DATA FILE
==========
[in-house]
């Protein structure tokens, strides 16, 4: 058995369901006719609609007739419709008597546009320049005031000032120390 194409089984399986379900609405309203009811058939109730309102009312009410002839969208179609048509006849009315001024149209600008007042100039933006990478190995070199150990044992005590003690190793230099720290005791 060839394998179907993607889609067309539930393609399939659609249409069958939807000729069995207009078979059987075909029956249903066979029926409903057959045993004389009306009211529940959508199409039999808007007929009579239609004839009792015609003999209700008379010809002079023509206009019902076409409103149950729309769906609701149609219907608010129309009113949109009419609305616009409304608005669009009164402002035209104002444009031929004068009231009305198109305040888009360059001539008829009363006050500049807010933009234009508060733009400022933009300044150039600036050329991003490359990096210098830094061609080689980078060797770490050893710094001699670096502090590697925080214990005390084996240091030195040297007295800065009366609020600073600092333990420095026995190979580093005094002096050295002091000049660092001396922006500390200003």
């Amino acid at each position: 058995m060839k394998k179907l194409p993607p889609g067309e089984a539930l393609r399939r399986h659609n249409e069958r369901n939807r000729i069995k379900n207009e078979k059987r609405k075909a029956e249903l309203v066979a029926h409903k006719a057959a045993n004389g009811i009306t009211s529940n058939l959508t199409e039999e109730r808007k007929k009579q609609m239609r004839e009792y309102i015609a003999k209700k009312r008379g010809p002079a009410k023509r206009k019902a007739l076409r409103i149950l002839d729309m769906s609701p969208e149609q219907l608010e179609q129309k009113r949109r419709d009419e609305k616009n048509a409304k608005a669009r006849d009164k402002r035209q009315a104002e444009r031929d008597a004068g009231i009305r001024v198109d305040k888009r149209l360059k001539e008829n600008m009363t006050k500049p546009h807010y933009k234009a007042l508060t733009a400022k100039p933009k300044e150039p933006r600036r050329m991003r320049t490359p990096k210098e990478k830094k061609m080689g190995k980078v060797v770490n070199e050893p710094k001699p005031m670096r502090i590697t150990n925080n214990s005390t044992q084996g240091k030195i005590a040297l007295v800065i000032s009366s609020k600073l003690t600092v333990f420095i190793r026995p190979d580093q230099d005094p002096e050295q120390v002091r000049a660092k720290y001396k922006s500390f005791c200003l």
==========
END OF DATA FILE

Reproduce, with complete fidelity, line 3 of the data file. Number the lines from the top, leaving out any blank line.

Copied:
């Amino acid at each position: 058995m060839k394998k179907l194409p993607p889609g067309e089984a539930l393609r399939r399986h659609n249409e069958r369901n939807r000729i069995k379900n207009e078979k059987r609405k075909a029956e249903l309203v066979a029926h409903k006719a057959a045993n004389g009811i009306t009211s529940n058939l959508t199409e039999e109730r808007k007929k009579q609609m239609r004839e009792y309102i015609a003999k209700k009312r008379g010809p002079a009410k023509r206009k019902a007739l076409r409103i149950l002839d729309m769906s609701p969208e149609q219907l608010e179609q129309k009113r949109r419709d009419e609305k616009n048509a409304k608005a669009r006849d009164k402002r035209q009315a104002e444009r031929d008597a004068g009231i009305r001024v198109d305040k888009r149209l360059k001539e008829n600008m009363t006050k500049p546009h807010y933009k234009a007042l508060t733009a400022k100039p933009k300044e150039p933006r600036r050329m991003r320049t490359p990096k210098e990478k830094k061609m080689g190995k980078v060797v770490n070199e050893p710094k001699p005031m670096r502090i590697t150990n925080n214990s005390t044992q084996g240091k030195i005590a040297l007295v800065i000032s009366s609020k600073l003690t600092v333990f420095i190793r026995p190979d580093q230099d005094p002096e050295q120390v002091r000049a660092k720290y001396k922006s500390f005791c200003l």